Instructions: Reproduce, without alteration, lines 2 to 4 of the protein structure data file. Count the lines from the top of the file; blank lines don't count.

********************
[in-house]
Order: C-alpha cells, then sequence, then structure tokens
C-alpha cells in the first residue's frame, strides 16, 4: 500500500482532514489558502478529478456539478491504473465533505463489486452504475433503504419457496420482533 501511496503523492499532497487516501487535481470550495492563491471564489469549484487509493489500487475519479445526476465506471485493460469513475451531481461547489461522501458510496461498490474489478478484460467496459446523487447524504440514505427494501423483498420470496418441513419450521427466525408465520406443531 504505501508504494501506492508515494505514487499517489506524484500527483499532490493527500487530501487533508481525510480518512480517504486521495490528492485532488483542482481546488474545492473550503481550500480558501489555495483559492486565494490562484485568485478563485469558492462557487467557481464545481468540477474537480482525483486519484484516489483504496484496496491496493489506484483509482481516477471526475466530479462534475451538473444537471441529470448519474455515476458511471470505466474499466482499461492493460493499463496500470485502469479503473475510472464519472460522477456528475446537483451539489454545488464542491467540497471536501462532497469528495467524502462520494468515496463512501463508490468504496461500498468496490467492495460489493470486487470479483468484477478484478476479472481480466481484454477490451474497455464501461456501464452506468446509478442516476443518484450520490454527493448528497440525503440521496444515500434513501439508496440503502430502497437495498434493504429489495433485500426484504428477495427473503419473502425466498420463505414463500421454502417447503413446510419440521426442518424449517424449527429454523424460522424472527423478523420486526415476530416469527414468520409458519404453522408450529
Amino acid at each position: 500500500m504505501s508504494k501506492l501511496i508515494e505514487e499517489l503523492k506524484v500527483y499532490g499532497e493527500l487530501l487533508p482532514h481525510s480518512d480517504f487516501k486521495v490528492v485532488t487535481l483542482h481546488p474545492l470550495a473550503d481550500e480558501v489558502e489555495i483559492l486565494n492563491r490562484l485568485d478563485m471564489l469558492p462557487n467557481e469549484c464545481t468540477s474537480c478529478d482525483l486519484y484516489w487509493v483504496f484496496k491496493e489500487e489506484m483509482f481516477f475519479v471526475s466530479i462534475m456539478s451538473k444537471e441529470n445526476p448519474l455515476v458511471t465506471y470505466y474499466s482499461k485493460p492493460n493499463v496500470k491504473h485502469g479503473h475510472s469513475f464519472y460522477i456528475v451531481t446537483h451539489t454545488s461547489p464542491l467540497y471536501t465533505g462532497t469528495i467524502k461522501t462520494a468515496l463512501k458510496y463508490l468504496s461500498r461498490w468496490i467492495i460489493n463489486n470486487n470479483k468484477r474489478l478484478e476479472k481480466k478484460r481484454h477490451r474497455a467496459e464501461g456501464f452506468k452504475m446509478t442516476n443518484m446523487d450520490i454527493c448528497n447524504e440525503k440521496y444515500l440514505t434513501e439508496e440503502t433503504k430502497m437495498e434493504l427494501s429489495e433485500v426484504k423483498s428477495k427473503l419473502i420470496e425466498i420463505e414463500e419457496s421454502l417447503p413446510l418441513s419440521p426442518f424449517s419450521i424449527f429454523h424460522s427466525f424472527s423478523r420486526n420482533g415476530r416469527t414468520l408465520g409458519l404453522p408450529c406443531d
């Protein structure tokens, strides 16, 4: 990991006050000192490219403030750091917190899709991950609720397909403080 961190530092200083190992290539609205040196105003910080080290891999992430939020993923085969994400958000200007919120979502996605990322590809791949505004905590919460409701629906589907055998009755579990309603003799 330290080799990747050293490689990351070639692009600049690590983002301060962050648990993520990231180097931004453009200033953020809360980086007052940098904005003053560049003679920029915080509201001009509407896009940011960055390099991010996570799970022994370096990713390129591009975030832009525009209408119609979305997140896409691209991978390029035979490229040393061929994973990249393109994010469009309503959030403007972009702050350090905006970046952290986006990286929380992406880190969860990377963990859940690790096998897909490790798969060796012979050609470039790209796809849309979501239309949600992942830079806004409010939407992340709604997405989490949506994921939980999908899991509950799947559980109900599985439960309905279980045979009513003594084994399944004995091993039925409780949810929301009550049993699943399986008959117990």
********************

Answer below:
Order: C-alpha cells, then sequence, then structure tokens
C-alpha cells in the first residue's frame, strides 16, 4: 500500500482532514489558502478529478456539478491504473465533505463489486452504475433503504419457496420482533 501511496503523492499532497487516501487535481470550495492563491471564489469549484487509493489500487475519479445526476465506471485493460469513475451531481461547489461522501458510496461498490474489478478484460467496459446523487447524504440514505427494501423483498420470496418441513419450521427466525408465520406443531 504505501508504494501506492508515494505514487499517489506524484500527483499532490493527500487530501487533508481525510480518512480517504486521495490528492485532488483542482481546488474545492473550503481550500480558501489555495483559492486565494490562484485568485478563485469558492462557487467557481464545481468540477474537480482525483486519484484516489483504496484496496491496493489506484483509482481516477471526475466530479462534475451538473444537471441529470448519474455515476458511471470505466474499466482499461492493460493499463496500470485502469479503473475510472464519472460522477456528475446537483451539489454545488464542491467540497471536501462532497469528495467524502462520494468515496463512501463508490468504496461500498468496490467492495460489493470486487470479483468484477478484478476479472481480466481484454477490451474497455464501461456501464452506468446509478442516476443518484450520490454527493448528497440525503440521496444515500434513501439508496440503502430502497437495498434493504429489495433485500426484504428477495427473503419473502425466498420463505414463500421454502417447503413446510419440521426442518424449517424449527429454523424460522424472527423478523420486526415476530416469527414468520409458519404453522408450529
Amino acid at each position: 500500500m504505501s508504494k501506492l501511496i508515494e505514487e499517489l503523492k506524484v500527483y499532490g499532497e493527500l487530501l487533508p482532514h481525510s480518512d480517504f487516501k486521495v490528492v485532488t487535481l483542482h481546488p474545492l470550495a473550503d481550500e480558501v489558502e489555495i483559492l486565494n492563491r490562484l485568485d478563485m471564489l469558492p462557487n467557481e469549484c464545481t468540477s474537480c478529478d482525483l486519484y484516489w487509493v483504496f484496496k491496493e489500487e489506484m483509482f481516477f475519479v471526475s466530479i462534475m456539478s451538473k444537471e441529470n445526476p448519474l455515476v458511471t465506471y470505466y474499466s482499461k485493460p492493460n493499463v496500470k491504473h485502469g479503473h475510472s469513475f464519472y460522477i456528475v451531481t446537483h451539489t454545488s461547489p464542491l467540497y471536501t465533505g462532497t469528495i467524502k461522501t462520494a468515496l463512501k458510496y463508490l468504496s461500498r461498490w468496490i467492495i460489493n463489486n470486487n470479483k468484477r474489478l478484478e476479472k481480466k478484460r481484454h477490451r474497455a467496459e464501461g456501464f452506468k452504475m446509478t442516476n443518484m446523487d450520490i454527493c448528497n447524504e440525503k440521496y444515500l440514505t434513501e439508496e440503502t433503504k430502497m437495498e434493504l427494501s429489495e433485500v426484504k423483498s428477495k427473503l419473502i420470496e425466498i420463505e414463500e419457496s421454502l417447503p413446510l418441513s419440521p426442518f424449517s419450521i424449527f429454523h424460522s427466525f424472527s423478523r420486526n420482533g415476530r416469527t414468520l408465520g409458519l404453522p408450529c406443531d